Bleeping Mark Twain? Censorship, Huckleberry Finn, and the Functions of Literature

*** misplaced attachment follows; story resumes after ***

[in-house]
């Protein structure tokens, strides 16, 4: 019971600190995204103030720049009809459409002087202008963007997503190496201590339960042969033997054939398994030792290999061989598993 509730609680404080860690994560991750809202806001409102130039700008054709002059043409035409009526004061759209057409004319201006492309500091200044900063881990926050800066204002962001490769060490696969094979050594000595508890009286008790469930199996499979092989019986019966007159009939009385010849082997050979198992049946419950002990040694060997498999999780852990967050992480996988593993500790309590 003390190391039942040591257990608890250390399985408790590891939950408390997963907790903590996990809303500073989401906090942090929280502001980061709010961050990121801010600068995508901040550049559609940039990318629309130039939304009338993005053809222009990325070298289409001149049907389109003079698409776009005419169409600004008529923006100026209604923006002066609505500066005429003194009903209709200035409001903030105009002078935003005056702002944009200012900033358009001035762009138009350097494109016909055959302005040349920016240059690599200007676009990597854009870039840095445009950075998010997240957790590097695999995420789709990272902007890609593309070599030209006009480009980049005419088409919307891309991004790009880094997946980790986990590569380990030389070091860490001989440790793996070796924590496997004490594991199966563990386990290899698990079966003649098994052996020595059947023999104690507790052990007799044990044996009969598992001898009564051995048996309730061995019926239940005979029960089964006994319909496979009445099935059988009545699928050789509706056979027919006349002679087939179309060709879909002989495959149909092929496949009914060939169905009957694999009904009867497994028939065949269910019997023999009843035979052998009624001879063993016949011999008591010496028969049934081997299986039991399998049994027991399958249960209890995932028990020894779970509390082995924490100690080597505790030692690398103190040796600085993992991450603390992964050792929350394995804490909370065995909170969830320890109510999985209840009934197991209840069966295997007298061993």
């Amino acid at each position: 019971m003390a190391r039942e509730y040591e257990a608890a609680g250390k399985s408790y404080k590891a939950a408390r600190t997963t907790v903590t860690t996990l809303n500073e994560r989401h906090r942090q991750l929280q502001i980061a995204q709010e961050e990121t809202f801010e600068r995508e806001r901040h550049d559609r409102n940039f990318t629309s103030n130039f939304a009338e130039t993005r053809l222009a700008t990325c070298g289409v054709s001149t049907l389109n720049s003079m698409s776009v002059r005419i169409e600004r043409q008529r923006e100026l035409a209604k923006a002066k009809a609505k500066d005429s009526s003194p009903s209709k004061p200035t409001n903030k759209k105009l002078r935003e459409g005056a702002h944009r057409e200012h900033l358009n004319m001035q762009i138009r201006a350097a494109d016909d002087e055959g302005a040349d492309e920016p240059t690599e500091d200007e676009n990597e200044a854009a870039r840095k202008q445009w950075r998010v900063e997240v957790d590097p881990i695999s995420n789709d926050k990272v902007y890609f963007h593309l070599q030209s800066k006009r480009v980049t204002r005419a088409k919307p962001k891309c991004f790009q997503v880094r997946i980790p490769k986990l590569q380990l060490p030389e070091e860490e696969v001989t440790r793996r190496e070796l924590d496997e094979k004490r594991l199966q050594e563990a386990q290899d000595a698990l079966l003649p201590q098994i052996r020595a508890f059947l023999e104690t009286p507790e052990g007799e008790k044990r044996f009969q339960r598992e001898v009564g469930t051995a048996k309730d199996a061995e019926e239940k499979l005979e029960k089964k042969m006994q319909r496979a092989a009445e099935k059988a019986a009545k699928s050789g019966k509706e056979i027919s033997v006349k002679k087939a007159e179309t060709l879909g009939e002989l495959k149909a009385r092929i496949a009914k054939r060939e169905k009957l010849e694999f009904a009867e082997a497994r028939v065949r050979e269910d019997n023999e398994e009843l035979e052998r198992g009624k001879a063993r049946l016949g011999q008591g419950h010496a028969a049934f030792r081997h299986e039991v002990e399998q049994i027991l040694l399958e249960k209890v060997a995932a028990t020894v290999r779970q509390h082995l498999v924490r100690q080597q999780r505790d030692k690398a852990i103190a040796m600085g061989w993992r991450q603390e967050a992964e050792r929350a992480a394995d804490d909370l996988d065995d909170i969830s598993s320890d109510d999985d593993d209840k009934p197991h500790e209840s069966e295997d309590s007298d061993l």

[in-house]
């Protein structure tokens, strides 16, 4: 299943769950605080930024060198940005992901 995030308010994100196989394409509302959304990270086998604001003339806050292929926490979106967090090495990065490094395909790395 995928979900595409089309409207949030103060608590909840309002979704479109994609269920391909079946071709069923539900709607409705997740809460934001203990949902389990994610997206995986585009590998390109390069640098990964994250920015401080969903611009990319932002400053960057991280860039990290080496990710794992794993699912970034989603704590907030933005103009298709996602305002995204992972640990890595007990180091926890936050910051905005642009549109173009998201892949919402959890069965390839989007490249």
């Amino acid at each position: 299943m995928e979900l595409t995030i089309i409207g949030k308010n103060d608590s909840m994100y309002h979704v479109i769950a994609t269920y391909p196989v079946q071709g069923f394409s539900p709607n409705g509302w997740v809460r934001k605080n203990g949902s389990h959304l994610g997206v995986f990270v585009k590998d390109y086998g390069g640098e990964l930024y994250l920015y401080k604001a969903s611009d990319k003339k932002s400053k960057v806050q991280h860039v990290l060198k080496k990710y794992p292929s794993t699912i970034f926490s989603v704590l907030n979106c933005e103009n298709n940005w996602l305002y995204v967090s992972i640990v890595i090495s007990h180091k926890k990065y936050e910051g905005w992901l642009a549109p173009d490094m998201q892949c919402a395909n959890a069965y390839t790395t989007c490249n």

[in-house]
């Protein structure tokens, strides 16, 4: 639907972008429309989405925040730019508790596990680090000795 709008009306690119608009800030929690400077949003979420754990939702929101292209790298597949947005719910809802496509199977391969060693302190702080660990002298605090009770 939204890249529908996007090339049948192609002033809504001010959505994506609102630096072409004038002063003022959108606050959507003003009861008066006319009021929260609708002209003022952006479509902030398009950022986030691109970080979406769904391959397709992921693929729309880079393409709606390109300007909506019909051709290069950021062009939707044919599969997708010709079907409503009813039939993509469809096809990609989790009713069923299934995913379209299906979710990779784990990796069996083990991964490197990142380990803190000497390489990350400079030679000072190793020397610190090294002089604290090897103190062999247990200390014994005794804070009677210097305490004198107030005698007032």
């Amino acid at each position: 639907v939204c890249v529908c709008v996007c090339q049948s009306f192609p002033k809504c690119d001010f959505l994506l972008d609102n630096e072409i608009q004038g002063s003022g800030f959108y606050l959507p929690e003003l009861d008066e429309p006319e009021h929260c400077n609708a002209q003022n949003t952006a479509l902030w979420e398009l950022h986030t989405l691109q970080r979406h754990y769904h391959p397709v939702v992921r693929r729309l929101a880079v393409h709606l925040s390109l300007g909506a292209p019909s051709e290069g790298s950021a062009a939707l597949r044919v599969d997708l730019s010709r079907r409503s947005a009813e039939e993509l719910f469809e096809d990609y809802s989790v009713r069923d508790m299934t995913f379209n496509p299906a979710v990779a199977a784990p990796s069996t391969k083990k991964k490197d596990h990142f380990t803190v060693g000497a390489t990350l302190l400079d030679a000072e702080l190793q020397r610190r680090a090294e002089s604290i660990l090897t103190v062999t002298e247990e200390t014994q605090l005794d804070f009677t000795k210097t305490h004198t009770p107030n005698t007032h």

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The most recent controversy over the use of that word in the Adventures of Huckleberry Finn highlights the interactions among writing, editing, teaching, and reading, and this serves as a point of entry into a discussion of the function of literature itself. For many, works like Huckleberry Finn are touchstone texts for both enjoying and studying literature, inasmuch as the delights and the lessons of the novel spark an interest in further reading. NewSouth Books' publication of an edition of the novel that substitutes the word "slave" for the famously offensive epithet has been roundly criticized by scholars and laypersons alike. However, as editor Alan Gribben explains, the intent of this "censorship," as it is most often called, is to expand the readership and extend the influence of the novel. In his introduction, Gribben emphatically endorses the use of other, non-expurgated editions, but insists that this NewSouth Edition is intended to bring new and younger readers to Twain's masterpiece, a worthy goal, as most critics would agree. In this essay, Robert T. Tally Jr. examines the controversy over censoring Huckleberry Finn as part of a larger debate over the role of literature in education and in the world.